IVF deal delayed
Regulators want to block one of Australia’s major IVFs clinics from buying another.
The Australian Competition and Consumer Commission (ACCC) has filed proceedings in the Federal Court seeking to stop Virtus Health’s acquisition of Adora Fertility from Healius Limited.
Virtus and Adora are leading providers of IVF services. Both companies operate fertility clinics in Brisbane, Sydney and Melbourne.
The two companies have told the ACCC they are ready to complete the transaction, despite the ACCC’s review of the deal not having been completed. This came after Virtus was criticised for providing very limited information to the ACCC ahead of the acquisition.
The Federal Court has ordered that the deal be delayed until it hears the ACCC’s application for an interlocutory injunction on October 19.
“By proceeding with the transaction while the ACCC is in the very early stages of a public review, the parties have shown complete disregard for the usual merger assessment processes in Australia,” ACCC chair Rod Sims said ahead of the court order.
The regulator found that the acquisition would increase Virtus’ already significant market share in Brisbane and Melbourne. It says concerns may also arise in relation to the change in market shares in Sydney.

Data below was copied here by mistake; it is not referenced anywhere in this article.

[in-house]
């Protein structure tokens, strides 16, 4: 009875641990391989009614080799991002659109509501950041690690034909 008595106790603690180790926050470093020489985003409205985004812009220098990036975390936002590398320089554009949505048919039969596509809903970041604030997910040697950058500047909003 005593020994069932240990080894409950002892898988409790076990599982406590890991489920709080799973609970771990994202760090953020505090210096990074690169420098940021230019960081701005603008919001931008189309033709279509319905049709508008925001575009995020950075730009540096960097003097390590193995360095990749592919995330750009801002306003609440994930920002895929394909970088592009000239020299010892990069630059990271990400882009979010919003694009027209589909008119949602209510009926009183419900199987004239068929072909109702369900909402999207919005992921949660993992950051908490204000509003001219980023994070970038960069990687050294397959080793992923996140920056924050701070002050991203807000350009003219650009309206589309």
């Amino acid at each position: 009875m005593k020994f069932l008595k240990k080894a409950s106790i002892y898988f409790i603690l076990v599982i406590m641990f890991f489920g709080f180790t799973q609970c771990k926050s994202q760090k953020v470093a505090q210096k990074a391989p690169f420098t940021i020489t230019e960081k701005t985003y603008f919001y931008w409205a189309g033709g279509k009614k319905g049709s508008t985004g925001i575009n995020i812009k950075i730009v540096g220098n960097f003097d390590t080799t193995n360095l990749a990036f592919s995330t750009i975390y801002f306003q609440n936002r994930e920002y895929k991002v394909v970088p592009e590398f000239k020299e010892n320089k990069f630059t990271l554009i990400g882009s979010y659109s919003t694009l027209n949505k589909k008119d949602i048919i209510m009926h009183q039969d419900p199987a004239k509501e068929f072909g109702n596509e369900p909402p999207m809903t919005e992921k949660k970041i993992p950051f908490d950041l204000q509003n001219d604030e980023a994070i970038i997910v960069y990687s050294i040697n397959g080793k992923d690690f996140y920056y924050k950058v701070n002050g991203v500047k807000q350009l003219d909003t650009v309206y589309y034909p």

“In addition to the apparent increase in market concentration, there are strong indications that Adora has been a vigorous competitor, driving down prices for IVF services through a low-cost model,” the ACCC said in an official statement.
“Fertility treatment is an expensive and difficult process. A reduction in competition is likely to result in increased IVF prices, adding to the financial impact on consumers seeking to fulfil their wish for having children,” Mr Sims said.
“Seeking an urgent injunction to restrain completion of a transaction is a significant step for the ACCC to take but was required in these circumstances where the parties have not been prepared to allow the ACCC adequate time to finalise its merger review.”